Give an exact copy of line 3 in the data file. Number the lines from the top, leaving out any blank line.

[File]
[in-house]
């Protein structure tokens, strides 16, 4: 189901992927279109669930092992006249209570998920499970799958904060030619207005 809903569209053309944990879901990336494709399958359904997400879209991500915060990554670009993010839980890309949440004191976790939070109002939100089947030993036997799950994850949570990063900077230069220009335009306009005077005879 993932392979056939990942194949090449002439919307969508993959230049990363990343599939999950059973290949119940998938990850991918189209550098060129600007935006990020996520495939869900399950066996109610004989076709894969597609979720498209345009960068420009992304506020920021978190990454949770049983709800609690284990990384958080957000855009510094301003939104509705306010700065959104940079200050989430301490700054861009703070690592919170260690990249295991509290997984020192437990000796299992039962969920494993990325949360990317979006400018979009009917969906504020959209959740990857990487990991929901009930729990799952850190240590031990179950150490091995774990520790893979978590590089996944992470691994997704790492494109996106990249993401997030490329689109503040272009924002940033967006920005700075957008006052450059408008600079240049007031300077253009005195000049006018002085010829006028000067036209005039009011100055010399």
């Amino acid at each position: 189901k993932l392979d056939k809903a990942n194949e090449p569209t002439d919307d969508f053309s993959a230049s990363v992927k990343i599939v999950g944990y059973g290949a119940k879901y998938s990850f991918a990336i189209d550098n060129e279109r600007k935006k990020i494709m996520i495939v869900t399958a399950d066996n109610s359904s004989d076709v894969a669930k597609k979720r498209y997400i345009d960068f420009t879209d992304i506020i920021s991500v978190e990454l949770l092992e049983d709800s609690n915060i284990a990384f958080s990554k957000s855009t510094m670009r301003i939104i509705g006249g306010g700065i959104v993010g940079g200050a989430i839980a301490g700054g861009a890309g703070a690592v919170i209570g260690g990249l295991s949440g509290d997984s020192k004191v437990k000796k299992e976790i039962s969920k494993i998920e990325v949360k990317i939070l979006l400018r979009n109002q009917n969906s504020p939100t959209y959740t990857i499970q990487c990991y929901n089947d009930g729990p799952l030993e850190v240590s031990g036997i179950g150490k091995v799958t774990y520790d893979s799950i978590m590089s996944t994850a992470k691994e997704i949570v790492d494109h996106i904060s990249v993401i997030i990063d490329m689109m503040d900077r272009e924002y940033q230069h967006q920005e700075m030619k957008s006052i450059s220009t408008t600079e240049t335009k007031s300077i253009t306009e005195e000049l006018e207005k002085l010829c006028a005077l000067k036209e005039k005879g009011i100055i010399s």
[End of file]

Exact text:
């Amino acid at each position: 189901k993932l392979d056939k809903a990942n194949e090449p569209t002439d919307d969508f053309s993959a230049s990363v992927k990343i599939v999950g944990y059973g290949a119940k879901y998938s990850f991918a990336i189209d550098n060129e279109r600007k935006k990020i494709m996520i495939v869900t399958a399950d066996n109610s359904s004989d076709v894969a669930k597609k979720r498209y997400i345009d960068f420009t879209d992304i506020i920021s991500v978190e990454l949770l092992e049983d709800s609690n915060i284990a990384f958080s990554k957000s855009t510094m670009r301003i939104i509705g006249g306010g700065i959104v993010g940079g200050a989430i839980a301490g700054g861009a890309g703070a690592v919170i209570g260690g990249l295991s949440g509290d997984s020192k004191v437990k000796k299992e976790i039962s969920k494993i998920e990325v949360k990317i939070l979006l400018r979009n109002q009917n969906s504020p939100t959209y959740t990857i499970q990487c990991y929901n089947d009930g729990p799952l030993e850190v240590s031990g036997i179950g150490k091995v799958t774990y520790d893979s799950i978590m590089s996944t994850a992470k691994e997704i949570v790492d494109h996106i904060s990249v993401i997030i990063d490329m689109m503040d900077r272009e924002y940033q230069h967006q920005e700075m030619k957008s006052i450059s220009t408008t600079e240049t335009k007031s300077i253009t306009e005195e000049l006018e207005k002085l010829c006028a005077l000067k036209e005039k005879g009011i100055i010399s």